I think to myself, You are exactly where you are supposed to be.

Sho' is ain't it? Sho' is.

I head off, wearin' my haircut, to do my thang.


The Sylvers on Soul Train. . . .consider yourself now officially "old school."

Tuesday, February 22, 2011

It's a small, small world.

What you know about this?

It's a world of laughter
A world of tears
It's a world of hopes
And a world of fears
There's so much that we share
That it's time we're aware
It's a small world after all. . .

There's this funny thing about blogging. You sort of make "friends" with people that really kind of feel like sho' nuff friends, but instead of it being because you're both on the P.T.A. or in the same class at the gym, it's because you've been privy to some of their innermost thoughts and them to yours. And even if it isn't your innermost thoughts they're privy to, it might be, at least, your random musings which, if you ask me, is the stuff that some of the very best sho' nuff friendships are made of.

That said.

When I started this blog, I sort of imagined it being read by a smattering of local medical students and residents, my doting family, and perhaps a teeny weeny number of others. But something rather interesting happened. More people than that ran across it and actually read it. And then they read it again.  Guess what happened next? We all (sort of) became "friends."

Now because I am not Facebookey nor am I a Facebook-er, it somewhat pains me to acknowledge that I've. . .errr. . ."friended" a few wonderful people in lands near and far thanks to this blog. Oh, and for the record. . . . the reason I don't Facebook is because something about Facebook slightly scares me. Kind of like it has the capability of becoming its own form of crack kind of like that Angry Birds game or Sudoku puzzles.  For that reason, the only people I'll "friend" will be nerds who read blogs or folks who are on the P.T.A. and in the same class with me at the gym. (Although I did watch and was deeply intrigued by "The Social Network" movie on pay-per-view last week!)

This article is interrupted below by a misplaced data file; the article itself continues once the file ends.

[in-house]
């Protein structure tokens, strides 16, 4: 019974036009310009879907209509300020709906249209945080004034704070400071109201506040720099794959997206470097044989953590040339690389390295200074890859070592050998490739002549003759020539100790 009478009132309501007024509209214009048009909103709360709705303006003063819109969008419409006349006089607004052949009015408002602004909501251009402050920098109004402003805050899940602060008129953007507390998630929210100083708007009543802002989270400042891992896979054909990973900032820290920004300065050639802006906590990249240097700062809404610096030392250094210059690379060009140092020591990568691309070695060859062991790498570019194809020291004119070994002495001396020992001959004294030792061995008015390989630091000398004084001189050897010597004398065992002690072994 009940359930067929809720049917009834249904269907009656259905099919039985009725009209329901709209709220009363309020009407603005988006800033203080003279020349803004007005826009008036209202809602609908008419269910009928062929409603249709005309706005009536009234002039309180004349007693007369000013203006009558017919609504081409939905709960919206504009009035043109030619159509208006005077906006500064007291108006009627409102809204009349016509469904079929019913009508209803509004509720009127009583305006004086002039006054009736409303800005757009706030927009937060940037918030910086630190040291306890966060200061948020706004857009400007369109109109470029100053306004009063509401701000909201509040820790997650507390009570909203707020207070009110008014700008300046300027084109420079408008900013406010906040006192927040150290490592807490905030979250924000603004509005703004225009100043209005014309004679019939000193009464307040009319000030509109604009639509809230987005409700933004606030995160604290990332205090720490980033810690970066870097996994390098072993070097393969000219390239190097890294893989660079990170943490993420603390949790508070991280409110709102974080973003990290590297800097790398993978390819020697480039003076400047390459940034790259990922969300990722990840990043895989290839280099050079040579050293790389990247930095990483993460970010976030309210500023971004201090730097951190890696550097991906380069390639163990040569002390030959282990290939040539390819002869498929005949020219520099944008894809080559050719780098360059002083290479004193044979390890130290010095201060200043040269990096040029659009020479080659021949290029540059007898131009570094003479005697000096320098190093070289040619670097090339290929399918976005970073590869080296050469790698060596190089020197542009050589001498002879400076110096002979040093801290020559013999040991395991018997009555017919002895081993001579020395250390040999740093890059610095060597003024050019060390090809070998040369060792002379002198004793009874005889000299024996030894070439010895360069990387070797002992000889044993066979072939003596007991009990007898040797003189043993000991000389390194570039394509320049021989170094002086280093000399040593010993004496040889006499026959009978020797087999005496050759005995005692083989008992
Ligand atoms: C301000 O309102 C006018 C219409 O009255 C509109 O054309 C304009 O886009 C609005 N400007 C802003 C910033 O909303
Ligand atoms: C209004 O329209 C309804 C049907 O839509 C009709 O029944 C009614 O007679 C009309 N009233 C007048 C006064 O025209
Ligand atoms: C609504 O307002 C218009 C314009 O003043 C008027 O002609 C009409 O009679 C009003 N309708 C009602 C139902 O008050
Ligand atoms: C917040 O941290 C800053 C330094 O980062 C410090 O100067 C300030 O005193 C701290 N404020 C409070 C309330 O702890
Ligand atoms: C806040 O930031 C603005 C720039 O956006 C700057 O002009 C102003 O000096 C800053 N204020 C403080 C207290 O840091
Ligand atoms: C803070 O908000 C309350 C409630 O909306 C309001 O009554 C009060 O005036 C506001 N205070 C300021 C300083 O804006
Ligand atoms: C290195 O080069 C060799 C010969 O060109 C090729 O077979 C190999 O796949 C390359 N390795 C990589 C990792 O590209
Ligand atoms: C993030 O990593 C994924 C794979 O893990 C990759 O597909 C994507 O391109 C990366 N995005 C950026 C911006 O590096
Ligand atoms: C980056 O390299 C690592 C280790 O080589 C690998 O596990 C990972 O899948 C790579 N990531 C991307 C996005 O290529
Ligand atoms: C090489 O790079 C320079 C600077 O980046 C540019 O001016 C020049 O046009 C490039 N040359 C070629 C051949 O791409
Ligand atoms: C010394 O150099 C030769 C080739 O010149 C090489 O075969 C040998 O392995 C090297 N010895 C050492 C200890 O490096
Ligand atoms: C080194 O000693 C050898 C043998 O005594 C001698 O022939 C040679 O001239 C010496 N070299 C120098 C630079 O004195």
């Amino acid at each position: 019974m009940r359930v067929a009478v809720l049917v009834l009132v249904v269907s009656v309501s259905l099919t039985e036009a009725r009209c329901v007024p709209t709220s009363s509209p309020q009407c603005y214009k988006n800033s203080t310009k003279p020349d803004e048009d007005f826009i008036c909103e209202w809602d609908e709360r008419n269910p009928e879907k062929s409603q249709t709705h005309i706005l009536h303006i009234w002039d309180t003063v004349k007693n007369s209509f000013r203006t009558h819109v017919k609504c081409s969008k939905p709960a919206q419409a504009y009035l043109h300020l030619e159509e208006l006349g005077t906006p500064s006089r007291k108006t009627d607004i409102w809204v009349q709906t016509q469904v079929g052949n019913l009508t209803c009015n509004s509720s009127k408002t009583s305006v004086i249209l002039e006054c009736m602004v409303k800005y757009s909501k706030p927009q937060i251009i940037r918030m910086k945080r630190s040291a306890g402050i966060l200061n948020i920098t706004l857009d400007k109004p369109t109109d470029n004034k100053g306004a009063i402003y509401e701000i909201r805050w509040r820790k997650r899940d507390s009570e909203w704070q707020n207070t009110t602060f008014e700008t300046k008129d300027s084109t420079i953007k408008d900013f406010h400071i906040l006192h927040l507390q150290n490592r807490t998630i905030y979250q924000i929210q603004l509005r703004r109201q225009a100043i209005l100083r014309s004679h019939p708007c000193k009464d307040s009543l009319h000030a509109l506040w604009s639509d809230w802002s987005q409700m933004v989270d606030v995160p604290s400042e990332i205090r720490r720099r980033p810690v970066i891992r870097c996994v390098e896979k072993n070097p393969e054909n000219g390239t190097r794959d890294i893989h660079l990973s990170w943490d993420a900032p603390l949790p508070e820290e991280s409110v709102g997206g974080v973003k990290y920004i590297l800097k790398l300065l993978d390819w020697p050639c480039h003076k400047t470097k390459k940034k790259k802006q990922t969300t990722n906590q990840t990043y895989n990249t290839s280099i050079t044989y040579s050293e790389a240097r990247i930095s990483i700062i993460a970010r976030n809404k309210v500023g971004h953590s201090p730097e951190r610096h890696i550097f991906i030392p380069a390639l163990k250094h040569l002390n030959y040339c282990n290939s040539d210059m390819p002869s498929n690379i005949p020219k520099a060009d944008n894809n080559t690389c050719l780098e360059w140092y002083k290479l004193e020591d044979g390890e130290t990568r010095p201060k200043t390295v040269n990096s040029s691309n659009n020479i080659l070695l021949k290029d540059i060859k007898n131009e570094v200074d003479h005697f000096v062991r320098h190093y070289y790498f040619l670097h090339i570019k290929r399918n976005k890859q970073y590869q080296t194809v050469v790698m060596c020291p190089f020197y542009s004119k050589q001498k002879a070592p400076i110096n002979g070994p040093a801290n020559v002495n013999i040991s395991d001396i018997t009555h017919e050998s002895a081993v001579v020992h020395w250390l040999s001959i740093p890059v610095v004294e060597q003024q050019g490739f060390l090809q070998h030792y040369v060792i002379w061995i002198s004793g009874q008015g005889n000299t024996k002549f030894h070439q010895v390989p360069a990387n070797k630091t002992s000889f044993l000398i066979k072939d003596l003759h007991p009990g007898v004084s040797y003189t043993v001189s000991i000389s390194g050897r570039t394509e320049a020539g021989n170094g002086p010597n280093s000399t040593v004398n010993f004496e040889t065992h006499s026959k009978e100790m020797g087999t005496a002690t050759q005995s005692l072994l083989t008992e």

Wait, what was the point? 

Don't worry, I do have one. Tonight I am reflecting on one of my blogworld "friends." Specifically one who happens to live in New Zealand. Yes. You read it right. New Zealand.  New Zealand Lucy---who not only faithfully reads these crazy and oft times non-medically related ramblings, she also happens to be one of the most consistent comment-ers next to my parents (which, if you blog, you realize is mighty kind.)

Anyways. This morning I was watching the news and all of a sudden this breaking story comes on about this awful earthquake in New Zealand.  Buildings collapsing. People getting hurt. Others losing their lives. . . .

Oh no!

That's what I said when I saw the news story. Before I started this blog, I am certain that I would have seen that headline and still said, "Oh no!"  But this, "Oh no!" today was different.  It was like the "Oh no!" I said when I watched the levees breaking in New Orleans. I actually knew people who lived in the Big Easy and I also knew people whose people lived there, too. With that it was personal.